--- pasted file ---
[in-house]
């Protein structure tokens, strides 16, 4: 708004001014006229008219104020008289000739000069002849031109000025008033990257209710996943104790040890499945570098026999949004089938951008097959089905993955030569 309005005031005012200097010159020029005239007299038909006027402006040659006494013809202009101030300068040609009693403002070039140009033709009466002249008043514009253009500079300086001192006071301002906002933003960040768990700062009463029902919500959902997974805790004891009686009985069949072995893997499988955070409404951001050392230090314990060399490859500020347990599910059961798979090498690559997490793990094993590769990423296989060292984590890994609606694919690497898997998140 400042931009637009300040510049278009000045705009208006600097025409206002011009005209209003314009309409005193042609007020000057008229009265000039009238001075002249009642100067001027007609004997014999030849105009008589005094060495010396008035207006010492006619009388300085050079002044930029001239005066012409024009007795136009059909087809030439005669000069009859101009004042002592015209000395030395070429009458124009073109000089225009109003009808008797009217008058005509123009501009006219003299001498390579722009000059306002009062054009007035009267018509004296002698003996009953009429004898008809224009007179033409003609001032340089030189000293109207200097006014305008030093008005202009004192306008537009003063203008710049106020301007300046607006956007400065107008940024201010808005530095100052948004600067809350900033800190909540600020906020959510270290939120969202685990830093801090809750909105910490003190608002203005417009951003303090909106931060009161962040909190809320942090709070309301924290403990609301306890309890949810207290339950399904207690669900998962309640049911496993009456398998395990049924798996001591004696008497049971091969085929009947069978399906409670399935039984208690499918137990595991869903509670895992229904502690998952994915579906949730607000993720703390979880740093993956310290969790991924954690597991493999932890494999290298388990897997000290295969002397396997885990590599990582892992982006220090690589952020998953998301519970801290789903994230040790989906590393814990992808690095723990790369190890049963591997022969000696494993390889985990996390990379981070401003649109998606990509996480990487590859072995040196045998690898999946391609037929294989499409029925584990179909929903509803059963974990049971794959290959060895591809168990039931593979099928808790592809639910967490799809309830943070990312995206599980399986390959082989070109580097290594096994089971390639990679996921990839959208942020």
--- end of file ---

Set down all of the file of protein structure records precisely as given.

[in-house]
């Protein structure tokens, strides 16, 4: 708004001014006229008219104020008289000739000069002849031109000025008033990257209710996943104790040890499945570098026999949004089938951008097959089905993955030569 309005005031005012200097010159020029005239007299038909006027402006040659006494013809202009101030300068040609009693403002070039140009033709009466002249008043514009253009500079300086001192006071301002906002933003960040768990700062009463029902919500959902997974805790004891009686009985069949072995893997499988955070409404951001050392230090314990060399490859500020347990599910059961798979090498690559997490793990094993590769990423296989060292984590890994609606694919690497898997998140 400042931009637009300040510049278009000045705009208006600097025409206002011009005209209003314009309409005193042609007020000057008229009265000039009238001075002249009642100067001027007609004997014999030849105009008589005094060495010396008035207006010492006619009388300085050079002044930029001239005066012409024009007795136009059909087809030439005669000069009859101009004042002592015209000395030395070429009458124009073109000089225009109003009808008797009217008058005509123009501009006219003299001498390579722009000059306002009062054009007035009267018509004296002698003996009953009429004898008809224009007179033409003609001032340089030189000293109207200097006014305008030093008005202009004192306008537009003063203008710049106020301007300046607006956007400065107008940024201010808005530095100052948004600067809350900033800190909540600020906020959510270290939120969202685990830093801090809750909105910490003190608002203005417009951003303090909106931060009161962040909190809320942090709070309301924290403990609301306890309890949810207290339950399904207690669900998962309640049911496993009456398998395990049924798996001591004696008497049971091969085929009947069978399906409670399935039984208690499918137990595991869903509670895992229904502690998952994915579906949730607000993720703390979880740093993956310290969790991924954690597991493999932890494999290298388990897997000290295969002397396997885990590599990582892992982006220090690589952020998953998301519970801290789903994230040790989906590393814990992808690095723990790369190890049963591997022969000696494993390889985990996390990379981070401003649109998606990509996480990487590859072995040196045998690898999946391609037929294989499409029925584990179909929903509803059963974990049971794959290959060895591809168990039931593979099928808790592809639910967490799809309830943070990312995206599980399986390959082989070109580097290594096994089971390639990679996921990839959208942020």